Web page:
Thursday, 13 September 2012

MUSIC REVIEW: William West Lunchtime Memorial Concert

Six local musicians unite for a concert that would do the late, "legenderry" music teacher proud

Eamonn Doherty, Shane Darrell, Sean Doherty and Rionach McGlinchey

When entering Derry-Londonderry's Christ Church, one already notices the building's spacious, airy feel. The acoustics and communal nature of the church, restored as recently as twelve years ago, help it rise above its modest size and make it a worthy music venue. It's the perfect place for classical musicians to give their voices and instruments a proper working out, an airing worthy of a festival, through which more and more people, be they classical music lovers or not, can discover such gifted talents. Small, but massive, indeed.

Today's concert is a tribute to the late William West, a local music teacher who dedicated his life to helping young people discover their musical potential. It begins with a thunderous (can I say Phantom Of The Opera-esque?) sound emerging from organist and conductor Kristine Donnan's fingertips at the start of Bach's Prelude and Fugue In G Major. This slowly develops into a varied, elegant organ rhythm that, combined with the concentrated nature of Donnan's playing, channels itself into the hearts and minds of an audience that are keen to hear more. Much more. And the best is yet to come.

With "She Moved Through The Fair", Rionach McGlinchey goes for a smooth delivery that offers a calming, comforting variation on a timeless classic. The ambience of this smiling, effortless performance makes you feel at ease.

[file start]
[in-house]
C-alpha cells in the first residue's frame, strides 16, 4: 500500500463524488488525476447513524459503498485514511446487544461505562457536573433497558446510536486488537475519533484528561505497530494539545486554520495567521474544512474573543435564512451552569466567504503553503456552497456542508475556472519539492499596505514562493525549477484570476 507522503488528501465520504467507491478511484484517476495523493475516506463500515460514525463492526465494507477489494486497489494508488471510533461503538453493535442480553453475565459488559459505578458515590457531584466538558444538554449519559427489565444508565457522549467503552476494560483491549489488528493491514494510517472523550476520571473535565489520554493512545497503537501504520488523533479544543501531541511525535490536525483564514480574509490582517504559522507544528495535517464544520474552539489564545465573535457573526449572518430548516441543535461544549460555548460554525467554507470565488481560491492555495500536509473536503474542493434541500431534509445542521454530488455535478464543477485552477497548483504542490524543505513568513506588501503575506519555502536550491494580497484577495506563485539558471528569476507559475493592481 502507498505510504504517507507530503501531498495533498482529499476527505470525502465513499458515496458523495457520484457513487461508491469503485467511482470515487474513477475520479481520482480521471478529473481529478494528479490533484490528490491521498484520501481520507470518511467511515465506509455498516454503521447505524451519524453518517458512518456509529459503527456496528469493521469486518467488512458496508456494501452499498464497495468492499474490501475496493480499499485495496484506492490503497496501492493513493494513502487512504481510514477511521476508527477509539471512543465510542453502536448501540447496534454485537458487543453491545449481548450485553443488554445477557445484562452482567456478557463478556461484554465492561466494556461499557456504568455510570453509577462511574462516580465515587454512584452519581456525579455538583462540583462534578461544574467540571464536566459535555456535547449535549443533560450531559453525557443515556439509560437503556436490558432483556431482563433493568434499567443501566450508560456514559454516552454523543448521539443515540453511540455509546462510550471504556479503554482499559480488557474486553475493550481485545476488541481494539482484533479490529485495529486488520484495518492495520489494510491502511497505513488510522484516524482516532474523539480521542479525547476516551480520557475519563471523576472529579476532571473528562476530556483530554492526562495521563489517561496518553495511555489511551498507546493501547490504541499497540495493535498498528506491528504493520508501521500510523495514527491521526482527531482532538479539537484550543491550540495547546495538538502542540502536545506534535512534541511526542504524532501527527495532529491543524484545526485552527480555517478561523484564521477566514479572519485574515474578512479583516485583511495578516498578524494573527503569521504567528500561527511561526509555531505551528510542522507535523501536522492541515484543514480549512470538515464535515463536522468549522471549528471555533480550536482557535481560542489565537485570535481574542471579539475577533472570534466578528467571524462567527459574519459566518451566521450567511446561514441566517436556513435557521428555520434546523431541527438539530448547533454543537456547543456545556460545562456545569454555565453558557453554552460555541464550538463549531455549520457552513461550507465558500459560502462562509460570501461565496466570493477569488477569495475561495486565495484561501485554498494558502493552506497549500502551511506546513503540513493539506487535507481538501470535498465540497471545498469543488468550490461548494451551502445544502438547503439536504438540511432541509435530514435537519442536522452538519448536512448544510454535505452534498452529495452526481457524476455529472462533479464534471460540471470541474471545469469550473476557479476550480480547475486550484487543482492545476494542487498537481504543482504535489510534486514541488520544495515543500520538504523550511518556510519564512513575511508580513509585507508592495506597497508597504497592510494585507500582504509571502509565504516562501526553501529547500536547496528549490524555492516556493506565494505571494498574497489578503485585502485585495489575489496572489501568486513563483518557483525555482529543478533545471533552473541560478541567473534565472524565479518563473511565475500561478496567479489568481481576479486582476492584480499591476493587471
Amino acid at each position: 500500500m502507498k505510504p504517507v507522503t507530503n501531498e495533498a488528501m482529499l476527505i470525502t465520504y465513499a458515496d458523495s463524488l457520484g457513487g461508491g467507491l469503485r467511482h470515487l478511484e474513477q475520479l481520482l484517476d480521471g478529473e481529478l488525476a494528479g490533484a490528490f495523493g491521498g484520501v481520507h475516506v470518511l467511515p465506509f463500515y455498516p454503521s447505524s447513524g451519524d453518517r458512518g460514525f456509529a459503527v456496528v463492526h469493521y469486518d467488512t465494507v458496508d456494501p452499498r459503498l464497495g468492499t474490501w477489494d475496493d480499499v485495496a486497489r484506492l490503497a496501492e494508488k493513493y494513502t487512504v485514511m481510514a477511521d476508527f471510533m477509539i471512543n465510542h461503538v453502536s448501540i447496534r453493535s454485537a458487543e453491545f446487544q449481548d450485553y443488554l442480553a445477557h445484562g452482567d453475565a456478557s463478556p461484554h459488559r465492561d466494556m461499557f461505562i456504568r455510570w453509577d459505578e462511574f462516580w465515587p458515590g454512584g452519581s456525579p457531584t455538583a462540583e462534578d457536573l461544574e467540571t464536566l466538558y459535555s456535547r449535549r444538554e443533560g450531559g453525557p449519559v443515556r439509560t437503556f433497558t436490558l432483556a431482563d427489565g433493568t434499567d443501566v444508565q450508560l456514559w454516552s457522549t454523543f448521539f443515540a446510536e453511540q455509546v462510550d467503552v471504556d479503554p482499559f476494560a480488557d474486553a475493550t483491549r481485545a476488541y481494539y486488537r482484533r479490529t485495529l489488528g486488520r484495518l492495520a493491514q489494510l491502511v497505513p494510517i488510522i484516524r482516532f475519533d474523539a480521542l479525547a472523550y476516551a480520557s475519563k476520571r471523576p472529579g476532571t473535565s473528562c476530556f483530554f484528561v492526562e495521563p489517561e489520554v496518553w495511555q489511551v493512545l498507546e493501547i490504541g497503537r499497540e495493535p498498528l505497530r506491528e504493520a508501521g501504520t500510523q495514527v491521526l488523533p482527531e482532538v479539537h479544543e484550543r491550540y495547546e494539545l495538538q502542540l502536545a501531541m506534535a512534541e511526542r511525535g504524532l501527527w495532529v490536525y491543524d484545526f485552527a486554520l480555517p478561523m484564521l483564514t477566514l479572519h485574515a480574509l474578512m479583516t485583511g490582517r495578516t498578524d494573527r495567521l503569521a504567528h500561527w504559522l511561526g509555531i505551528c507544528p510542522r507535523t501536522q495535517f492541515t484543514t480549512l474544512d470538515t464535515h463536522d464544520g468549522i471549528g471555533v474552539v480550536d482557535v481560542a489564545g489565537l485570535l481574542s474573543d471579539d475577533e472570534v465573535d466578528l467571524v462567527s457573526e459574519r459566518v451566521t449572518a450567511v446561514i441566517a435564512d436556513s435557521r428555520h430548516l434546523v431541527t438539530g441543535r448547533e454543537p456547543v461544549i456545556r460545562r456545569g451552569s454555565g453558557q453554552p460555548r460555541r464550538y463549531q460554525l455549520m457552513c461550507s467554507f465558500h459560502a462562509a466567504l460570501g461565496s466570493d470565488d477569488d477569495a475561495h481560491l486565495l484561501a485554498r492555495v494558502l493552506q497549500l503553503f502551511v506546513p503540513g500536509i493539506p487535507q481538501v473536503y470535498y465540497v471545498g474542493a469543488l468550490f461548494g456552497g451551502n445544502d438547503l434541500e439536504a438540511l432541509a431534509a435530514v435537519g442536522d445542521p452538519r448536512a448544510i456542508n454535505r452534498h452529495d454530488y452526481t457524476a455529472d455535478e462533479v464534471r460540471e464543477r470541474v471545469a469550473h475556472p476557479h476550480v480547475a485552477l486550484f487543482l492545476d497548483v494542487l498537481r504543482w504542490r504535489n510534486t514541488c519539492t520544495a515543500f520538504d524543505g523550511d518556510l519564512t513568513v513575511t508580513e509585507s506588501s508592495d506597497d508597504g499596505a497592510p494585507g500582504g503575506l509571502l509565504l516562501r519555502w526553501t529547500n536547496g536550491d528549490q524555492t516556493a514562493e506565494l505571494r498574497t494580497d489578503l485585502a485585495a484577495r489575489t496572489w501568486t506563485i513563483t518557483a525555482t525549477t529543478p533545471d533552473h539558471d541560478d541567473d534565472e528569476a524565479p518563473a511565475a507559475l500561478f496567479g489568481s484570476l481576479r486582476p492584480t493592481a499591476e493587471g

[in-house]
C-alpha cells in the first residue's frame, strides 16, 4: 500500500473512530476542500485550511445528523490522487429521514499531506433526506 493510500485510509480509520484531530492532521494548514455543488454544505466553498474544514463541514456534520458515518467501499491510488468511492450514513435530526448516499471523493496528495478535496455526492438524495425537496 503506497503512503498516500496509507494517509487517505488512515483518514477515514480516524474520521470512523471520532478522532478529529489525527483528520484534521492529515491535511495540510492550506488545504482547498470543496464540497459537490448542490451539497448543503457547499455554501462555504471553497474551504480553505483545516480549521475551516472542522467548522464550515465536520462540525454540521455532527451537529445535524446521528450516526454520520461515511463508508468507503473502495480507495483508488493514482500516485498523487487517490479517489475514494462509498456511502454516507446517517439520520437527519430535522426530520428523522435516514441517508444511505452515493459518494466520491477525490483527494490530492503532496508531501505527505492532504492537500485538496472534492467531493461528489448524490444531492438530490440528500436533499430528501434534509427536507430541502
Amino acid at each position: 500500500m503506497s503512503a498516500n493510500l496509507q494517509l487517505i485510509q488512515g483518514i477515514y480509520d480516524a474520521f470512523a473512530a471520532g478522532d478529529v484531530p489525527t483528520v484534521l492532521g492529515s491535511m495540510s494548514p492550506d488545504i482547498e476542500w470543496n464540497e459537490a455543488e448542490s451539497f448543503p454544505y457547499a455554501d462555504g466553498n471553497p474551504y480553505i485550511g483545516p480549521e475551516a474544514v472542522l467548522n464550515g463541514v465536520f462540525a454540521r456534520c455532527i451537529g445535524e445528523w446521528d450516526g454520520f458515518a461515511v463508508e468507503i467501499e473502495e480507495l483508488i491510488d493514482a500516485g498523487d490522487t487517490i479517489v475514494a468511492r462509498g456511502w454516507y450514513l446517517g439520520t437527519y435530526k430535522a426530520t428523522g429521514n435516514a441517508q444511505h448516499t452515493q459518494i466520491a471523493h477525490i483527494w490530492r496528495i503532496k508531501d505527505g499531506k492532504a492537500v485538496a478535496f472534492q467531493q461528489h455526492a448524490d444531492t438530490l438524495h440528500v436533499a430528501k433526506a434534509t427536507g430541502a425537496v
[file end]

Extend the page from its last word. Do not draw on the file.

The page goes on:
Brothers Eamonn and Sean Doherty then literally start fiddling their way through a jaunty journey in Irish traditional music, with four traditional violin pieces offering a welcome variance of quirk and rhythm that speaks for itself. The tempo in their final song, "Mutts", is so high that you wonder if Sean will keep up with his brother, but he does, resulting in the loudest applause of the concert so far.

Following this, it's back to Bach with Ben McGonigle on the organ. Multi-layered Bach, that is, the kind that gives you the feeling of visiting an Eastern European castle. It's brief, but resonant nonetheless.

The finale brings tenor Shane Darrell together with all the other performers to deliver a choral flourish featuring works by Vaughan Williams, Thomas Tallis and William Byrd. And the overall effect is rather sublime, with McGlinchey's resonant, dominant lead vocals slowly giving way to a very effective all round harmony. Sometimes it's melancholy, sometimes it's rhythmic, sometimes it's even like dub step (the performers' words, not mine!) but it's almost always intoxicating, with an impressive alto delivery from McGonigle to boot.

One really appreciates the lyrics, the instruments and the vocal power on show, but it's the depth in the music that truly sells this concert as a melodious showcase. William West would be proud.